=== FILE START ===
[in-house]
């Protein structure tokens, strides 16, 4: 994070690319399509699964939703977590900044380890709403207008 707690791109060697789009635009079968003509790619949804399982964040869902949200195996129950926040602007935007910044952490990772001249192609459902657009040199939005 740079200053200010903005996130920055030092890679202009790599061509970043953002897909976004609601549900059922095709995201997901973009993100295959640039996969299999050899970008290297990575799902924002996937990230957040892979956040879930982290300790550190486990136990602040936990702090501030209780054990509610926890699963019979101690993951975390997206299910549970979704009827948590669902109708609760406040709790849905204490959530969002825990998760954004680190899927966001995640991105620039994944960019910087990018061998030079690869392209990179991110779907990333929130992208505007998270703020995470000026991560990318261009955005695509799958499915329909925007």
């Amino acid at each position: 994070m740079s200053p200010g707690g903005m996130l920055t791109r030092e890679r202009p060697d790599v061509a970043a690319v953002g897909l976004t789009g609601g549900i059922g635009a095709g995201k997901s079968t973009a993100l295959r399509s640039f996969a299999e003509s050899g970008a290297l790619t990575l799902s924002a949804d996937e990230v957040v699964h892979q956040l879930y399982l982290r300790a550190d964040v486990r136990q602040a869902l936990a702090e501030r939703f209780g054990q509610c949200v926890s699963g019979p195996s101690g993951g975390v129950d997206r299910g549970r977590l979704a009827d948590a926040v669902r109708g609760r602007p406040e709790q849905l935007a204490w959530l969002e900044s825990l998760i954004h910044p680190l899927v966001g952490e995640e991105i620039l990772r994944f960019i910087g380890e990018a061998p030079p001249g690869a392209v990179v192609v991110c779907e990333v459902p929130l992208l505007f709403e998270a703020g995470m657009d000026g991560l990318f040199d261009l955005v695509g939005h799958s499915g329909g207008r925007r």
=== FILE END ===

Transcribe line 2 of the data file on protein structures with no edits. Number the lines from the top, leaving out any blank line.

């Protein structure tokens, strides 16, 4: 994070690319399509699964939703977590900044380890709403207008 707690791109060697789009635009079968003509790619949804399982964040869902949200195996129950926040602007935007910044952490990772001249192609459902657009040199939005 740079200053200010903005996130920055030092890679202009790599061509970043953002897909976004609601549900059922095709995201997901973009993100295959640039996969299999050899970008290297990575799902924002996937990230957040892979956040879930982290300790550190486990136990602040936990702090501030209780054990509610926890699963019979101690993951975390997206299910549970979704009827948590669902109708609760406040709790849905204490959530969002825990998760954004680190899927966001995640991105620039994944960019910087990018061998030079690869392209990179991110779907990333929130992208505007998270703020995470000026991560990318261009955005695509799958499915329909925007």